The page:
The foregoing object of the invention is accomplished by providing a moving subject recognizing system for recognizing a subject moving toward a forward path of a vehicle equipped with the recognizing system to avoid a danger of possibly hitting a moving subject. The recognizing system comprises a scanning means, such as a laser radar, for scanning a forward field including a path in which the vehicle travels to acquire data of attributions of moving subjects in the forward field based on scanning echoes, and a recognizing means for detecting a transverse velocity of a subject moving in a direction transverse to the traveling path of the vehicle and a longitudinal distance of the moving subject in a direction of the traveling path based on the echo data which are compared with a first and a second threshold value, respectively, and recognizing that there is a danger that the moving subject enters the path when the transverse velocity is greater than the first threshold value and the variation of said longitudinal distance is smaller than the second threshold value.

The recognizing system of the invention is adapted to recognize stationary subjects based on a variation of longitudinal distance of the subject does not misidentify stationary subjects, such as guardrails along a roadside which are seemingly observed likely to have apparent lateral velocities and apt to be recognized as pedestrians moving in a direction transversely to the traveling path, as moving pedestrians.

Because only objects close to the vehicle are seemingly observed likely to have apparent lateral velocities, hazard subject recognition may be executed restrictively for subjects in an area closer to the vehicle, and the first threshold value for subject at closer distances may be increased in order to reduce the probability of misidentifying such a stationary subject at a close distance as a moving subject.

When a moving subject remains recognized as having a danger of entering the traveling path for more than a specified period of time, the system continues to recognize the moving subject as still having a danger of entering the traveling path even after the transverse velocity of the moving subject becomes lower than the first threshold value. Accordingly, such a moving subject is continuously monitored as a hazardous subject.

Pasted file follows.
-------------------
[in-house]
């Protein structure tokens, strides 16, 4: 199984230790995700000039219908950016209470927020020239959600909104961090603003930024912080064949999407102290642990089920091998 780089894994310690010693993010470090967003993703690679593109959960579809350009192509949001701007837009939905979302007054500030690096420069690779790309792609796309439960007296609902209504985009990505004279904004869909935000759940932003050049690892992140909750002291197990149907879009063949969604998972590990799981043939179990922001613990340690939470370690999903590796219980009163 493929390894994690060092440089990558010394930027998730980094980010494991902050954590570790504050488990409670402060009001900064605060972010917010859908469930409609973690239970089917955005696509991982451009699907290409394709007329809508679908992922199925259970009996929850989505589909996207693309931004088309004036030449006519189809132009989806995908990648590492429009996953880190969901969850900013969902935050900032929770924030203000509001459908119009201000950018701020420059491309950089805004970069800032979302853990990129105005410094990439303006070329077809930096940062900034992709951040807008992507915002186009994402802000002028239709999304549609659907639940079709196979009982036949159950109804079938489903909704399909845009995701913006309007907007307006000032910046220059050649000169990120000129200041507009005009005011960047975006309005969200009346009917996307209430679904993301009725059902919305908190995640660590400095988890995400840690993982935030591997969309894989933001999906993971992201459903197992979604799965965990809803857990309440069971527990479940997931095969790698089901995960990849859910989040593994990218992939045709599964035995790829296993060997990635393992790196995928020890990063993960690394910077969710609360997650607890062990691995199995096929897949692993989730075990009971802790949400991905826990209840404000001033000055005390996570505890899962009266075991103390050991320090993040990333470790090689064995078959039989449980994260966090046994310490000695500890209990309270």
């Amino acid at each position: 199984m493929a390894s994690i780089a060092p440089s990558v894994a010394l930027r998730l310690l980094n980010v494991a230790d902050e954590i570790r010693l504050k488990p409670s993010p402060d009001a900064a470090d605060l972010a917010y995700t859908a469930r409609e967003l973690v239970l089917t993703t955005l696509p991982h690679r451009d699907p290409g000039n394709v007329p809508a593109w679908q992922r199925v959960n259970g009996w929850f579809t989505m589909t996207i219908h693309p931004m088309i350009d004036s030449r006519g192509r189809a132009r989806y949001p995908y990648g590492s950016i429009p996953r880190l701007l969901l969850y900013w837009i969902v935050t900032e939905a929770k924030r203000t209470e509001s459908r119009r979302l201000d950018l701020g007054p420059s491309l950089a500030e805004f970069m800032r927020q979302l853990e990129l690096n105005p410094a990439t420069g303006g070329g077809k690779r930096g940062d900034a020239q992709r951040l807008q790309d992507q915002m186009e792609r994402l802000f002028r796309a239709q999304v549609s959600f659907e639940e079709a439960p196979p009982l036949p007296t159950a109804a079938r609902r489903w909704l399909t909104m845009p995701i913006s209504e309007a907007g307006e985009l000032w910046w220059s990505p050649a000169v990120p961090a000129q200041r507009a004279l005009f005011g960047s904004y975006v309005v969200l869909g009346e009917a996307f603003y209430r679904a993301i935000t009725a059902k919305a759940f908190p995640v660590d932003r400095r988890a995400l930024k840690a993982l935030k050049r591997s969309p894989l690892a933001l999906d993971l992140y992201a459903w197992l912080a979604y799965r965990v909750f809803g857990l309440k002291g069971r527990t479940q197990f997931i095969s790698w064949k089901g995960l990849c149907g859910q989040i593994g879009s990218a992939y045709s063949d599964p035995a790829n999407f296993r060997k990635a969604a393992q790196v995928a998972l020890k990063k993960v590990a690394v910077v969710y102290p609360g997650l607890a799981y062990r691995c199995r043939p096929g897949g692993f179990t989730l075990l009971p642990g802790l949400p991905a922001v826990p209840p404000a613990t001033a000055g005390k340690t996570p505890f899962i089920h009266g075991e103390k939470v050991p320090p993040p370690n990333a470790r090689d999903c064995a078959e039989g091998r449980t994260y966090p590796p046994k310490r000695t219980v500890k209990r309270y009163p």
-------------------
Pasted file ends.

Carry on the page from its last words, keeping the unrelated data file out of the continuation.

Measuring a transverse velocity of a moving subject in a direction perpendicular to the traveling path makes it easy to recognize a hazardous subject.

The recognizing system may extract a moving subject having a possible danger of being hit by the vehicle if continuing to move toward the traveling path based on the transverse velocity. Further, it may detect an inter-distance between a moving subject and the vehicle to extract a moving subject having a possible danger of being hit by the vehicle based further on a change in the inter-distance. This guarantees security against traffic accidents. Hazardous subjects may be limited to those in a transverse area which is defined between the traveling path and one of side lines of lanes on opposite sides of the vehicle which is distant from the traveling path more than the other with an effect of excluding subjects out of the roadway.

The recognition system may send out a warning to the driver of the vehicle when detecting an inter-distance less than a predetermined warning distance and/or automatically control a driving system, such as a braking system, steering system, or the like, to certainly avoid a collision against the moving subject when detecting an inter-distance less than a predetermined imminent distance.

BRIEF DESCRIPTION OF THE DRAWINGS

The above and other objects and features of the present invention will be understood from the following description of a specific embodiment thereof when considering in conjunction with the accompanying drawings, in which:

FIG. 1 is a schematic illustration of a vehicle equipped with a moving subject recognizing system of the invention;

FIG. 2 is an illustration showing scanning by a laser radar incorporated in the moving subject recognizing system shown in FIG. 1;

FIG. 3 is a flow chart illustrating the general sequence routine of moving subject recognition with the moving subject recognizing system according to an embodiment of the invention;

FIG. 4 is a flow chart illustrating the sequence routine of moving subject recognition in detail;